At Marshall Park with Portland Parks & Recreation, Watershed Wide Event volunteers focused on removing invasive species at the Frey-Marshall parcel where a trail connection will connect Marshall Park’s trail network to SW Taylor’s Ferry Rd later this year! This area has seen consistent support from volunteers the past few years, and we’re excited for the trail connection and habitat restoration that’s been happening here. 
Thanks to Mary Verrilli at PP&R, Stuart Myers, and Laura Reda for these photos

At Mountain Park HOA‘s Greenspace, Jack at Oswego Lake Watershed Council led a group who focused on tree ivy removal, but also planted a few dozen plants. OLWC is working on a fuels reduction project with Mtn Park HOA, and this slice of the project area -despite being based in the Oswego Lake watershed- brings folks to the headwaters of Arnold Creek, an important tributary to Tryon Creek. Volunteers also planted 70 native plants during their work parties here!
Thanks to Jack and volunteer Krista Jackson for these photos

At Squire Crest HOA‘s Greenspace, neighbors came together to continue advancing the on-the-ground restoration work that’s currently being implemented by Mosaic Ecology as part of an OWEB Small Grant through TCWC. Down the slope to the left of these photos is Park Creek, a tributary to Tryon Creek, which the restoration project will help to protect by planting trees for future shade and erosion control. The week prior to Watershed Wide, we held the presentation part of a Watershed 101 Workshop at a neighbors’ house – this unlocked the plant funds for planting during Watershed Wide! Together neighbors installed 113 native plants & trees, and removed ivy vines from 8 trees after that too.
Thanks to Eric Taxer for these photos

At Tryon Creek State Natural Area, volunteers got muddy! As part of a larger project the Friends of Tryon Creek have been implementing, volunteers planted 325 native shrubs and trees along the main stem of Tryon Creek. This will lead to future shade and erosion control, and you can see the flags and tree protectors when you hike through the park! Some extra donated plants from BES made a difference at this site, which was unsurprisingly a popular one with 19 adults and 15 youth!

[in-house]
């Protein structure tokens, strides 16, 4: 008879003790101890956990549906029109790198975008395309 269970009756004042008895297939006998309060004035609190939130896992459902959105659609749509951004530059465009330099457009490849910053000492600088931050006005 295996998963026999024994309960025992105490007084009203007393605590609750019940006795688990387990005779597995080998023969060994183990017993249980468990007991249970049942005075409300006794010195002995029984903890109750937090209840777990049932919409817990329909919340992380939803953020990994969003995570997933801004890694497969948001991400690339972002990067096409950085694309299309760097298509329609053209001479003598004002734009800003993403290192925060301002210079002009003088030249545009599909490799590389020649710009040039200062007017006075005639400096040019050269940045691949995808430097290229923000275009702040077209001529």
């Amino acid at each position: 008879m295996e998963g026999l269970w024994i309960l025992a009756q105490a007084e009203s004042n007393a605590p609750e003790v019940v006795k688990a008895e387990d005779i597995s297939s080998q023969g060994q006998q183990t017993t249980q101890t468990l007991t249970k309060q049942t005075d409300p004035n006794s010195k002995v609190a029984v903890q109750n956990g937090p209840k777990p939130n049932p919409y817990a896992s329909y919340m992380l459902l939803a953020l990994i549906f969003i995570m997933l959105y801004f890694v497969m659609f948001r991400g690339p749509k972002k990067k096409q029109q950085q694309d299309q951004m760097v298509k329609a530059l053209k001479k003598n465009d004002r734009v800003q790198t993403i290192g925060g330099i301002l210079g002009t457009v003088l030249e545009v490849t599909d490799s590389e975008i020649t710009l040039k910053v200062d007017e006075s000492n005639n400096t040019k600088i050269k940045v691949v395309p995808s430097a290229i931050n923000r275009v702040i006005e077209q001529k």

At Tryon Life Community Farm, volunteers focused on removing blackberry along an ephemeral tributary to Tryon called Willow Creek. It was great to reconnect with the folks at TLC farm who have been working to tend to their part of the watershed, with volunteers getting to join them for the good, hard work that is blackberry grubbing!

And finally, to round us out, a handful of photos from behind the scenes! Each year, our Watershed Wide Event sees the unfolding of a lot of logistics in a short period of time. We couldn’t organize simultaneous work parties happening across the watershed without our organizational partners and volunteers, and the support of local businesses makes a difference as well. We had extra bareroot plants donated, borrowed tools from the Westside Watershed Resource Center (via BES in downtown Portland!), and picked up & distributed all of this plus loads of food and fuel (coffee) that was donated by Voodoo Doughnut, Grand Central Bakery, Safeway, and Starbucks; not to mention, Flying Pie Pizzeria hosted our post-event pizza party. To recap, across nine sites we had 162 volunteers, including 48 youth (second graders through seniors!), come join us. Together, everyone removed invasive plants from 3.8 acres of work space (of course, the densities of invasives varies!) and tree ivy from 94 trees, and planted 559 native trees and shrubs! Phew! Go team! Without funding from BES, TCWC Board Members volunteering to help with logistics & to lead several sites, and organizational partners who were able to lead or co-lead with them, this day couldn’t have happened!